Most young boys grow up playing with toy trucks. Not the kids in the England family—for generations, the boys of this Utah family have worked on the real things.
In the years since Chester Rodney England bought his first Model T truck in 1920 and began hauling milk for dairy farmers, the England family has been a force in the trucking industry.
A One-Truck Operation
Chester had no idea that his little one vehicle company would become a four-generation success story for his sons, grandsons and great-grandsons. “He was a little bit of a rambunctious entrepreneur,” says Dan England, his grandson and chairman of the board for England. “He was always looking for opportunities. He was a farmer, like all of his ancestors, and he saw a need for transporting milk to the Weber Dairy. So that break in tradition—from farmer to farmer’s helper—was a real turning point in the England family.”
Today, C.R. England Global Transportation, based in West Valley City, is among the top over-the-road trucking companies in the industry. Commercial Carrier Journal ranks England as the No. 1 refrigerated trucking company in the nation, and it ranks among the top 40 in annual revenue as part of an industry with an estimated 1.9 million tracker-trailers and 3.3 million drivers on the road. In December, England Trucking was named FAC International Carrier of the Year by the Food Logistics company, which serves the United States, Canada and Mexico.
Passing the Baton
In the years before and during the Great Depression and in the early ’40s, Chester’s company remained small, transporting farm goods in Weber County and Cache Valley. The vision of what it could grow into was not lost on his sons, Gene and Bill. They worked with their dad as teenagers, often riding with C.R. on his routes. They served in the U.S. Army during World War II, and when they returned to Utah in 1946, Chester turned company operations over to them. “Dad was a potato farmer, and once we got fully involved, he was happy to return to his potatoes,” says Gene, who is now 93.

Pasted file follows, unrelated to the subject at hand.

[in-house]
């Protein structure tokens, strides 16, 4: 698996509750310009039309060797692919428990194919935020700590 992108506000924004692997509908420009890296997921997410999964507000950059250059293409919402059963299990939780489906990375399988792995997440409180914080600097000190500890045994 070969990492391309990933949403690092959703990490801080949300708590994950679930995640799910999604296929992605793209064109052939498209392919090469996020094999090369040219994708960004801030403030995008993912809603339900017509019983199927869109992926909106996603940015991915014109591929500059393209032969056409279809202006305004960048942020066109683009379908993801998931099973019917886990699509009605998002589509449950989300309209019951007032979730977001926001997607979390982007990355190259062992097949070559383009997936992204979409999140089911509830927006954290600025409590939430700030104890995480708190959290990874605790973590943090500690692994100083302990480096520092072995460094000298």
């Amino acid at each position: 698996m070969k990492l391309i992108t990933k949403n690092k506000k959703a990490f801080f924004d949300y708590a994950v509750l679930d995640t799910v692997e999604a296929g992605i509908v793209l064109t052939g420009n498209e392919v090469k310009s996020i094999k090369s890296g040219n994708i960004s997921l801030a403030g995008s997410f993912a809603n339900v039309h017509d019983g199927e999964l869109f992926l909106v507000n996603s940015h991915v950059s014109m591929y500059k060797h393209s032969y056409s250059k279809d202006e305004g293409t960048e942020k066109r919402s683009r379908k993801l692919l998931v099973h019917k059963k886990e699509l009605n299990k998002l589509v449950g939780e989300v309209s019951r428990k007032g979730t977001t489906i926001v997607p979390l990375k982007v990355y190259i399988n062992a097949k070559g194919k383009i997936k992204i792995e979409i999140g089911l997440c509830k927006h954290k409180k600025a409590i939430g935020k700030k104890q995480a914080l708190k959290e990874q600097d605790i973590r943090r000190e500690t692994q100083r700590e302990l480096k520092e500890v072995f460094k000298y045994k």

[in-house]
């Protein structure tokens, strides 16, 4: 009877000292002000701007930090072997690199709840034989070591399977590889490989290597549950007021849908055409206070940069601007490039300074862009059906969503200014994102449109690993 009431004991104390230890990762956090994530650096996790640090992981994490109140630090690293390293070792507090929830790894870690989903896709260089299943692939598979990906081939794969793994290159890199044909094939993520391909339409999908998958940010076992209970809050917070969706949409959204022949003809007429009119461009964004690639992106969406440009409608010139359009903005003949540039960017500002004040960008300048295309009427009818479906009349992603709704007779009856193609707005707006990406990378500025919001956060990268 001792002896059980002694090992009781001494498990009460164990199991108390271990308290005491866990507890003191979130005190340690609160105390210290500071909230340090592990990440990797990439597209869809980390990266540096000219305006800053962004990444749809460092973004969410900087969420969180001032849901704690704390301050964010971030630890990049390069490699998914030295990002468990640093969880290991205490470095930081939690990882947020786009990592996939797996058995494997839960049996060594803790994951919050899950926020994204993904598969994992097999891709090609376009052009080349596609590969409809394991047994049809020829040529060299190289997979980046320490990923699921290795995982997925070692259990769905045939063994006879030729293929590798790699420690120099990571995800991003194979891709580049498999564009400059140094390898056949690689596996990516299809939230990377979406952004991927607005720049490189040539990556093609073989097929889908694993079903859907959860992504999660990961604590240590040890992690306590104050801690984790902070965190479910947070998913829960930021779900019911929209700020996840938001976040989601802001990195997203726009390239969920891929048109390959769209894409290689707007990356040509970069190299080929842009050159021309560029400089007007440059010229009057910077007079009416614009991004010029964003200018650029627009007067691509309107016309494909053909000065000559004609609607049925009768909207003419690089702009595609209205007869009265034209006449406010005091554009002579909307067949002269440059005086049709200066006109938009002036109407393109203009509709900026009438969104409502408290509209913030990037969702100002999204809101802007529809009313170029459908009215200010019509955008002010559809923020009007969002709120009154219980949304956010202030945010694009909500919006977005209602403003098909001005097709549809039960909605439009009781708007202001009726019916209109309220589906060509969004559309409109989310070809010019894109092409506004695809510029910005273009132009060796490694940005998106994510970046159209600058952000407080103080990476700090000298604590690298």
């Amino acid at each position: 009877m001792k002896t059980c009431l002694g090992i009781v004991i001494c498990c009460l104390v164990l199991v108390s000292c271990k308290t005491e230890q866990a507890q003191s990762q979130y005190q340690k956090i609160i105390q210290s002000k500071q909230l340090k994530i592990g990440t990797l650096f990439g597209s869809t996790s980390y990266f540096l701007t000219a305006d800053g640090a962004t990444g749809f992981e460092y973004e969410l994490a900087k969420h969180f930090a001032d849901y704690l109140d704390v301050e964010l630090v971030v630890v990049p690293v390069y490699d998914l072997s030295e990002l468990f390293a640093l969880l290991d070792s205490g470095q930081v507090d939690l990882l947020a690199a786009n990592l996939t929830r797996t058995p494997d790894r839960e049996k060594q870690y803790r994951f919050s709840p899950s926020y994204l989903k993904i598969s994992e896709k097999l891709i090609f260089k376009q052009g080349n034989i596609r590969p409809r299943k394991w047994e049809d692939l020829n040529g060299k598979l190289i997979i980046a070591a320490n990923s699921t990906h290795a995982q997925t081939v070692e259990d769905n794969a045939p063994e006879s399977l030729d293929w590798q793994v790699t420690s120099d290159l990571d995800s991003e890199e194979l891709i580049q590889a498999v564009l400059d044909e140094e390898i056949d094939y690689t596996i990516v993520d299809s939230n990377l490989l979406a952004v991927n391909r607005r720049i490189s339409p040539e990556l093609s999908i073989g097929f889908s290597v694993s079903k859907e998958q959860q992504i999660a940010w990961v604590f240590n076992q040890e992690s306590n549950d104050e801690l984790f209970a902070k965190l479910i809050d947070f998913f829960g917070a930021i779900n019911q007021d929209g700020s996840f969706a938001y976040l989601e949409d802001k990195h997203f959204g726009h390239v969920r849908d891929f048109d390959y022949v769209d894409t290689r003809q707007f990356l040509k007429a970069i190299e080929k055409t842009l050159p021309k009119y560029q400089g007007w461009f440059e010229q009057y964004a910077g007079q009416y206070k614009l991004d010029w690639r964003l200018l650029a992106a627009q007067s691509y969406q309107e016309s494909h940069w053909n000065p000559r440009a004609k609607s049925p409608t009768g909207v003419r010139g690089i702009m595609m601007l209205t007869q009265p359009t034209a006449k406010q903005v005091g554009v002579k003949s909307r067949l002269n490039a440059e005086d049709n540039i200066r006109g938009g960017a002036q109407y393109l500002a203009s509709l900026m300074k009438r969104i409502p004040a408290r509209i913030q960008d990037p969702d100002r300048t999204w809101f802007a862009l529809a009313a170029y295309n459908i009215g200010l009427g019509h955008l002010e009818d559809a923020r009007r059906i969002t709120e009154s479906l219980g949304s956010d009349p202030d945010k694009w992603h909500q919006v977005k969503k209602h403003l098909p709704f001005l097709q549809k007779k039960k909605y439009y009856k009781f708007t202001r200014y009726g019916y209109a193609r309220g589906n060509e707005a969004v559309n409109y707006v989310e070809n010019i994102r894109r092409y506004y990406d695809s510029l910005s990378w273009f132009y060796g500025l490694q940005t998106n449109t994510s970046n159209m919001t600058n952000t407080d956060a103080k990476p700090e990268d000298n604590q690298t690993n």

He teamed with Bill, now 89, to take C.R. England to the next level, adding trucks to the fleet as profits allowed. Under their tutelage, England Trucking expanded into a regional and, eventually, a national entity. By 1957, the company offered coast-to-coast delivery service. An East Coast terminal opened in 1959 in New Jersey. In the 1970s, company revenue had grown to $18 million.
By 1982, the Salt Lake terminal became the company’s transportation hub. C. R. England added a division in Mexico and a separate division just for refrigeration intermodal operation. Terminals were also operating in New Jersey, California, Indiana and Texas. And the third generation of sons began to assert themselves.
A New Generation
It’s been an unwritten “requirement” for each of Gene and Bill’s sons, and the fourth generation that followed, to work for the company in entry-level jobs earn college degrees and then work for a couple of years elsewhere.
"We wanted them to be a part of the company if they wanted to," Gene says. "But we wanted them to experience something else as well, just so they could be sure."